When the community and law enforcement are on the same team, promoting safe streets and a peaceful, vibrant city, we all win.

In a recent survey, more than 60% of neighborhood residents cited public safety as their number one concern among all issues facing these voters. When we’re afraid to walk our own streets, something has to change. When I have to send my daughter to the park armed with pepper spray, something has to change.

It’s no wonder our citizens are saying things like,“Maybe it’s time to leave.

Syringes on the ground. Eighteen straight months of double-digit homicides. Making national news not for our lovely streets and attractive business environment, but for a crime wave whose gravity is only highlighted by a shockingly low solve rate, as 65% of homicides are going unsolved. How can we expect to prevent crime when a murderer has a 2 out of 3 chance of getting away with it? When someone who tries to murder a Jewish mayoral candidate walks out of jail two days later?

Leaving the LMPD “resource-strapped” by demoralizing our police force, diverting resources away from law enforcement, and elected officials claiming that our officers are inherently dangerous isn’t solving anything.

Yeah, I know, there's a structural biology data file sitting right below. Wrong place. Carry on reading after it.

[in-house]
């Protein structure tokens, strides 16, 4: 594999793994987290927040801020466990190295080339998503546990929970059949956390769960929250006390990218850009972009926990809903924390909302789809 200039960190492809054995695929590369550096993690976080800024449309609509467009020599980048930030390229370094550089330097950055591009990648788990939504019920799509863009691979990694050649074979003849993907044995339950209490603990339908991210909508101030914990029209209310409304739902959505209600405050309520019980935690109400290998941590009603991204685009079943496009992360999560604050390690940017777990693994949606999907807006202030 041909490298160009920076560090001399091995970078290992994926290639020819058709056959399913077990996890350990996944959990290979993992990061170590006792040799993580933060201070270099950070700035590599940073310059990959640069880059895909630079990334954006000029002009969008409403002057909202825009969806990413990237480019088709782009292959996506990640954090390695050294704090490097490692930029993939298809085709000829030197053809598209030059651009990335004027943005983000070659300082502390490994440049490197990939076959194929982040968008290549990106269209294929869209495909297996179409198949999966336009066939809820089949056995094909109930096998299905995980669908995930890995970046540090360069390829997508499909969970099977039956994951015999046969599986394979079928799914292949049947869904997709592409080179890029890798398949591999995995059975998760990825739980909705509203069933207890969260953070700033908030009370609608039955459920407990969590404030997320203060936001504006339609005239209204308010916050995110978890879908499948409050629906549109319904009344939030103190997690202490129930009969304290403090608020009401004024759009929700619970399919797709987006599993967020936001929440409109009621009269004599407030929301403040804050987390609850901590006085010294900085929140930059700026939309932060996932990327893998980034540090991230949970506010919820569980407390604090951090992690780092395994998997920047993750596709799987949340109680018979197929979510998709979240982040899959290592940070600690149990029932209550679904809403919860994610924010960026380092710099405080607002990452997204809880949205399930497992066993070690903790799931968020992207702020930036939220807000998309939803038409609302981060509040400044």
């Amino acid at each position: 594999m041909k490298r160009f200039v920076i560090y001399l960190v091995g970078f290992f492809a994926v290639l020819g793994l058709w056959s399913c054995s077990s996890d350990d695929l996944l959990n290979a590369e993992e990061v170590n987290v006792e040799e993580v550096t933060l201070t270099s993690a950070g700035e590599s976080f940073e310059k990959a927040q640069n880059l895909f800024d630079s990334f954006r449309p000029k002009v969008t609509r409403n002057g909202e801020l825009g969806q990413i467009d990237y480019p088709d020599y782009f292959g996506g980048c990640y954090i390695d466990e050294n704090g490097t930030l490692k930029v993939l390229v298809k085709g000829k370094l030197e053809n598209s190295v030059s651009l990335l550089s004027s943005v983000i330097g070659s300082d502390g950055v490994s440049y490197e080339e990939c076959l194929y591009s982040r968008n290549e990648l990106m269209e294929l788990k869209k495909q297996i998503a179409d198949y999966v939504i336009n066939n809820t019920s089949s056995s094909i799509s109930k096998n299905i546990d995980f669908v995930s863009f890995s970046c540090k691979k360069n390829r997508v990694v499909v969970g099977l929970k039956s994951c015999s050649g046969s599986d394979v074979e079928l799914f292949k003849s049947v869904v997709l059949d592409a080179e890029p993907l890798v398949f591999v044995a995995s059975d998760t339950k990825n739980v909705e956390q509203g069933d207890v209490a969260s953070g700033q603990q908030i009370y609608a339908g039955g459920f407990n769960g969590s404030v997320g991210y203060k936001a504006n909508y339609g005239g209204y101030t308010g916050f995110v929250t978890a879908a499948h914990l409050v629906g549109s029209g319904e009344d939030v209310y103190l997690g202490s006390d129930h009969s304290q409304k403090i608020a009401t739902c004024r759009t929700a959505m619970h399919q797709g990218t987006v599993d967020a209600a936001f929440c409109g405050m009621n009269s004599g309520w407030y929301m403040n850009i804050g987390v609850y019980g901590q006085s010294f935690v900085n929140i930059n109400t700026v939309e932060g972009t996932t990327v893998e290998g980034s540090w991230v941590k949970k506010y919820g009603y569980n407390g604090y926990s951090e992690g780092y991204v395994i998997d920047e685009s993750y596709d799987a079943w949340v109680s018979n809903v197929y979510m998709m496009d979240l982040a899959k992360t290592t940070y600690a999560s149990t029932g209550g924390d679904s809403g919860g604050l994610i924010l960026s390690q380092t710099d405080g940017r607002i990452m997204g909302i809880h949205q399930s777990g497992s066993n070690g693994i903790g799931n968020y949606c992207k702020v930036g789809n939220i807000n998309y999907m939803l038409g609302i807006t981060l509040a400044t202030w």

It’s time to promote policies that strengthen and reward outstanding officers, first responders, business owners, and community advocates keeping our Kentucky families safe:

  • Unite the community with LMPD as a team with strong community policing programs.
  • Incentivize training for police officers in de-escalation, mental health support, and victim advocacy the way we incentivize add-on endorsements for educators.
  • Fund technological advancements in monitoring high-crime areas for faster solve rates and convictions.
  • Work together with nonprofit organizations and businesses who pour time and resources into helping released and reformed offenders find a prosperous, safe path forward.
  • Create incentives for businesses in high-crime areas to join forces with local law enforcement by increasing their security, both with technology and trained personnel.

I support the passionate prosecution of violent offenders and the type of detective work that brings down theft rings that plague our city, but our Persistent Felony Offender law is filling our prisons with inequity, huge expense, and drug offenses without regard to addiction and what strategies might actually help. I support reforming PFO laws to focus on violent crime and offenders who have been imprisoned twice.

Let’s get to work, because when the community and law enforcement are on the same team, promoting safe streets and a peaceful, vibrant city, we all win.